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A Tale Of Two Halves: Breaking Down Cincinnati's Last 24 Games Into Two 12-Game Segments

Breaking down the Bengals past 24 games (including the team's playoff loss to the New York Jets) into two parts, you'll notice, if not completely hurl, that Cincinnati's struggles began as recently as the team's 30-10 loss to the Minnesota Vikings. Dating back to 2009, the Bengals went 9-3 through the first 12 games. Including the team's playoff loss to the New York Jets, the Bengals have only won three of their previous 12. In our quest to find the differences, we took the major statistical categories and broke them down to the first 12 (team's 9-3 record in 2009) and the last 12 (every game since the Bengals loss to the Vikings).

Offensive Split First 12 Last 12
Points Scored 21.2 17.6
First Downs 241 218
Yards Total 331.9 311.0
Passing Yards 198.0 200.4
Rushing Yards 133.9 110.6

Unfortunately, aside from the team redirecting into a pedestrian rushing offense, the overall drop on offense isn't nearly as severe as the defense. Through the first 12 games into the 2009 season, the Bengals only allowed 15.6 points per game. In the previous 12 games, they've allowed over 24 points a game, nearly 30 more first downs and a 40-yard increase in overall yards allowed to opposing offenses. They averaged well over two quarterback sacks a game through their 9-3 start in 2009. Since then, they've averaged less than one. Worse yet is that the team's rushing defense went from a tough core of guys only allowing 81.8 yards rushing per game, to the more softer version that we're seeing today, allowing well over 134 yards rushing. Here's the defensive breakdown.

Defensive Split First 12 Last 12
Points Allowed 15.6 24.3
First Downs 197 229
Yards Total 293.3 337.5
Passing Yards 211.5 203.5
Rushing Yards 81.8 134.0
Quarterback Sacks 29 11
Interceptions 14 14

Since Carson Palmer has been the greatest target (of the players) from fans' frustrations, let's breakdown his previous 24 games into equal 12-game splits.

First 12 222 365 2,547 60.1% 16 10 85.0
Last 12 246 419 2,548 58.7% 18 11 79.7

In truth, the units on offense and defense are relatively the same personnel-wise, revoking the argument that there was a shift in talent causing the team's breakdown dating back late last season -- unless you want to include injuries as a heavy factor. If we are to set personnel changes aside, let's take the more obvious approach by braking down the Bengals' opponents based on their respective record the year that they played them (such as the Vikings record last year, rather than the Vikings record this year).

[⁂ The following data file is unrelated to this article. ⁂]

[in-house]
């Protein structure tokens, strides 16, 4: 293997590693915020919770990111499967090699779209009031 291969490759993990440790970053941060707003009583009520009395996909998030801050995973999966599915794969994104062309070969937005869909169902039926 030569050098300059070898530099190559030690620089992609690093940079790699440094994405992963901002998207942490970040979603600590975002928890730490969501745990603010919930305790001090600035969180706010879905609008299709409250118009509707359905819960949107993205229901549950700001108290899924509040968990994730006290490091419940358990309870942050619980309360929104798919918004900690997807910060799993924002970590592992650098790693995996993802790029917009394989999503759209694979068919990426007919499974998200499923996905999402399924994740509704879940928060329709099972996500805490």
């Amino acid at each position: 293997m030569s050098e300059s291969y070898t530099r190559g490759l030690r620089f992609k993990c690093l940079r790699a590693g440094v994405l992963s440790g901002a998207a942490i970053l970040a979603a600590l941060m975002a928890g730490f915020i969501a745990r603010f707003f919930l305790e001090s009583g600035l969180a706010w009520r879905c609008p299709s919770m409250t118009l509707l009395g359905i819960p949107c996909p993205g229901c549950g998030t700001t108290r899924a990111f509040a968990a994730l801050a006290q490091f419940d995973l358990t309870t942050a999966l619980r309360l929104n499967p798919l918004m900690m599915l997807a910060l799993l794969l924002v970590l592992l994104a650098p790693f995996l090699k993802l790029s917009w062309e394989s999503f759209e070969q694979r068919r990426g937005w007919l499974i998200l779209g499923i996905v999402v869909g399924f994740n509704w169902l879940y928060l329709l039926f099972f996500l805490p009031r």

Bengals opponents sported a .458 winning percentage during their 9-3 start in 2009 (the first 12). In the 12 games since, Cincinnati's opponents have have a combined .581 winning percentage. Could the difference between the two 12-game stretches simply be the fact Cincinnati is playing better teams, unable to beat win the more challenging games against teams like the (12-4) Vikings, the (13-3) Chargers, the (5-2) Buccaneers or the (5-2) Atlanta Falcons? Is it really that simply, yet equally as frustrating?

Let's break it down further. During the team's 9-3 start, Cincinnati won five of six games (.833 winning percentage) against an opponent with a winning record. The only loss came against the Houston Texans. Oddly enough during the same stretch, they had a worse winning percentage against teams with a record at or below .500 with losses to the Denver Broncos and the Oakland Raiders. Knowing Cincinnati's historically terrible record against the AFC West playing at their home, that's not entirely surprising. Alternatively, during the team's final 12 games, the Bengals have only won one of nine games against a team with a winning record (the 15-10 win over the Baltimore Ravens this season). The other two wins in the previous 12 games came against the Kansas City Chiefs (4-12 in 2009) and the Carolina Panthers (1-6 in 2010).

Here's an awesome friendly chart.

First 12 Games Wins Losses Winning %
First 12 Games Record 9 3 .750
Record Against Winning Teams 5 1 .833
Record Against .500 Or Worse Teams 4 2 .667
Last 12 Games Wins Losses Winning %
Last 12 Games Record 3 9 .250
Record Against Winning Teams 1 8 .111
Record Against .500 Or Worse Teams 2 1 .667

Whatever the reason, Cincinnati's downfall dates as far back as the team's 20-point loss to the Minnesota Vikings, losing most of their games, further compounded by the increased competition against teams that are simply better than the Bengals.